KCSU reviews new CDs

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Nov 062002
 
Authors: KCSU Staff

Tegan & Sara- “If It Was You”

Abby Berendt- KCSU Asst. Music Director

Sibling rivalry brings out the best in everyone, right? Well maybe only for the two luscious sisters, Tegan and Sara. Sharing genes and swapping guitars allows these two to create a performance like no other. Wailing from Canada, these girls are all about the rock. A bit vague in their actual genre … poppy, punky, spunky, or edgy? It’s enjoyably confusing. “Time Running” gives a heavy and pulsating beat, and “Monday, Monday, Monday’s” vocal smoothness somehow ingeniously screams, “damn your mood swings!” They also provide the stereotypical girl rock on “City Girl:”

“I cried so hard that you pushed me further away/ screamed so loud you called the police on me/ I got so city girl on you.” It’s their aggressive warmth that gives a reflective yet confrontational and organic sound. It’s bittersweet and angelic. It’s intimate and theatrical. It’s stylish and cathartic. It’s an oxymoron and it works.

Rocket From The Crypt- “Live From Camp X-Ray”

Jeff Speckels- KCSU Volunteer

Don’t let the title fool you: this isn’t some posterity-riddled live album. No, it’s the seventh full-length from San Diego’s Rocket From the Crypt … and it should have been an EP. The first five songs on “Live From Camp X-Ray” are so strong and full of energy that the second half of the album is sewage by comparison. “I’m Not Invisible,” with its outstanding melody and spittle-laced vocals gets the set started, roaring by in two-and-a-half sweat-stained minutes. For ten more ticks, the fire is lit, as John Reis and company kick through the horn-soaked “Can You Hear It” and “I Wanna Know What- I Wanna Know” in no time flat. Then it ends. Just look at the upcoming song titles for evidence that RFTC has run out of things to say- “Bucket of Piss,” and “Too Many Balls!” Please, Reis’ vocals beg the listener; “make yourself useful/ like a bucket of piss.” So much inspiration never came from warm yellow liquid.

Cave In- “Tides of Tomorrow EP”

Peter Fryer- KCSU Metal Director

Cave In is a name that you should start getting used to. Let me bring you up to speed. Cave In is from Boston, their original inception was as a metalcore band, not unlike early Converge. However, around 1999 or so, Cave In threw in the metal towel for a mellower, spacier, and more developed sound. This all brings us to “Tides of Tomorrow,” a well crafted, but occasionally bland EP. Come Into Your Own rockets this CD into a space time rock warp that is one part “Lost in Space” and one part Led Zeppelin. The next two or three tracks are solid, but nothing special. The last two tracks are reason enough to get your hands on “Tides of Tomorrow.” Stephen Brodsky and the boys perform a cover of “The Callus” by Giant’s Chair, and it has plenty of rock for you musical mountain climbers. And then there is Everest, a combination of pounding drums, fleeting guitars, and craftsmanship that could satiate the appetite of even the toughest music critic. So, if you want to get a pretty good EP to get you salivating for Cave In’s major label debut in February, this may be for you.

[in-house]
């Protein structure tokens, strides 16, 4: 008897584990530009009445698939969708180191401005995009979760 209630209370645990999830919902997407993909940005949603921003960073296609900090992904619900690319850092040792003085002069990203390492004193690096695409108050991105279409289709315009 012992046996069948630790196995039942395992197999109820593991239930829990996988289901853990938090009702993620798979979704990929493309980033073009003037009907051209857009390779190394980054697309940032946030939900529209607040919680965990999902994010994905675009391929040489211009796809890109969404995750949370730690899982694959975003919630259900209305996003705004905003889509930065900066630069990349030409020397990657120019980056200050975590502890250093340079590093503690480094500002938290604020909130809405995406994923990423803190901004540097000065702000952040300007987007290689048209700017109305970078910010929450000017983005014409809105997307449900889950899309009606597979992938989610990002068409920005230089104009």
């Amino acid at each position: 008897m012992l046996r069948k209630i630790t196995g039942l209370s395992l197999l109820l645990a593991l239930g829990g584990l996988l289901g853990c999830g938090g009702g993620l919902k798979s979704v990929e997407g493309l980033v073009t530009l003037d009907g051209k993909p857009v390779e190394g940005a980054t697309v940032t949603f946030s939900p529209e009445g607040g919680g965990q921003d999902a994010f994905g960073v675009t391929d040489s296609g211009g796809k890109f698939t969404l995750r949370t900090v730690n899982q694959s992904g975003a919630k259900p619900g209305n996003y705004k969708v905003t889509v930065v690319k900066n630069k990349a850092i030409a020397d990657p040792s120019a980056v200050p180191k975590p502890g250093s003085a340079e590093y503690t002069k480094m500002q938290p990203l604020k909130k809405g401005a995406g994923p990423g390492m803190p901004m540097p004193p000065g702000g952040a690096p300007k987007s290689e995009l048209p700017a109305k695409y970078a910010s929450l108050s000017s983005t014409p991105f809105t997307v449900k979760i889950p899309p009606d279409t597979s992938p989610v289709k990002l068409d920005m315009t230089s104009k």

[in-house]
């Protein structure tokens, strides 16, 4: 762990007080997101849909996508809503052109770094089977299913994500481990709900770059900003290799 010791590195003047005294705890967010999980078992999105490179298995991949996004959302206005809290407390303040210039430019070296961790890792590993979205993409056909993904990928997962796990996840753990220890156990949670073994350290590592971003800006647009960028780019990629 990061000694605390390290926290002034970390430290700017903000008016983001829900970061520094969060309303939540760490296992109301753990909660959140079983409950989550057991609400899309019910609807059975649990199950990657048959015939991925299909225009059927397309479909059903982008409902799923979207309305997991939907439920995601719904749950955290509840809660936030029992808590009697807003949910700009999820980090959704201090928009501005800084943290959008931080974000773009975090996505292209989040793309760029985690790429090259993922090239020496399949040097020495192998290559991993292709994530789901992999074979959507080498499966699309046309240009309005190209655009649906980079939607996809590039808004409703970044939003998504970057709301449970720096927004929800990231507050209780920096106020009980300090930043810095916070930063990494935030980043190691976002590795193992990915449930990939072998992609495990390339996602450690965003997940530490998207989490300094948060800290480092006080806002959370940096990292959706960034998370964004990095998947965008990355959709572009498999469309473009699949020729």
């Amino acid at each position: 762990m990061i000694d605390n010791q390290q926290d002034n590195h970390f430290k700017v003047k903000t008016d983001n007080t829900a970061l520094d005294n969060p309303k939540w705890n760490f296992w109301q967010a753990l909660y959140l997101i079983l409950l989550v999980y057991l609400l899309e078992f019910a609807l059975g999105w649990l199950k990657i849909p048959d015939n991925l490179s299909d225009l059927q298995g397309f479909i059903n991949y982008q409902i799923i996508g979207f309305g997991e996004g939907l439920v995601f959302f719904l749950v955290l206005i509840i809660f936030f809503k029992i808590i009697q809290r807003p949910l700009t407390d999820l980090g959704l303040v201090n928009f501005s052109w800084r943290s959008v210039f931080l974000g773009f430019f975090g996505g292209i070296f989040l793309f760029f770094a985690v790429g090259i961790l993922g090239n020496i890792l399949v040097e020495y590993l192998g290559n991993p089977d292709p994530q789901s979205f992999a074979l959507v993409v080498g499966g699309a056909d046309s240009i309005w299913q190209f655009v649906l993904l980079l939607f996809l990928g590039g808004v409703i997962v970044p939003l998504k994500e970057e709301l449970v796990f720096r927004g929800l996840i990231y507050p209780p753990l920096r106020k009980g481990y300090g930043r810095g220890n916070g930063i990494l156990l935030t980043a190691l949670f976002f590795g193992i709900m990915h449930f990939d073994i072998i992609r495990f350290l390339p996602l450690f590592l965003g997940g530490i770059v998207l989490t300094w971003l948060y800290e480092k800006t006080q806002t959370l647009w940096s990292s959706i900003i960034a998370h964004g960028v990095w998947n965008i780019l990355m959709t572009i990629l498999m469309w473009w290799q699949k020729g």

UVR- “Plastic World”

Gabe Schirm- Primetime DJ Sivvy

Combine Goldfinger, UB40, a nameless ska band, a bit of rock and none of those annoying horns in a pot and you’ve got the head-bobbing recipe that is UVR. The band combines highly-energetic, brilliantly-fused drums with driving guitar licks and dashes of anything from the cleverly hilarious lyrics on the track “Got 2 Girlfriends:” “no I won’t try to pull any stunts/ except 2 girls in bed at once” to heartfelt songs about life that any college student who has ever left their house can relate to in the track “Not That Much.” My one and only criticism is that all of the tracks sound oddly the same. Still, it is a good flavor, so ingest this stuff and enjoy! UVR will get your head bobbin’ and send quivers of joy down your spine with their clever breaks and lyrical melodies that will promise hours of stimulating listening.

Jets to Brazil- “Perfecting Loneliness”

Erik Melander- KCSU DJ

The long-awaited third album from Jets to Brazil was an excruciating long two years, but well worth the wait. “Perfecting Loneliness” was released in October 2002 and it gave the world a different view of the New York-based band. New ideas of the album contain different instruments, including; piano, structured baselines and orchestrated timing. There’s still is resemblance from the Jets’ second album “Four Cornered Night,” with it’s angular rock tones and country style riffs, but the latest coming from the Jet’s can stand on its own. The tone reflects mellow and focused song writing with common themes of astronauts, writing literature, and teeth of all things. The best tracks are usually the longest of this disc: “The Frequency,” “Cat Heaven” and “Lucky Charm” all range over five minutes of medium crunchy rock. Bottom line: I think the Jets’ have made a winner and the music is quite awesome through its own type of genre. They have different tempos for different moods, and I totally praise Jets to Brazil for the direction that they’re heading.

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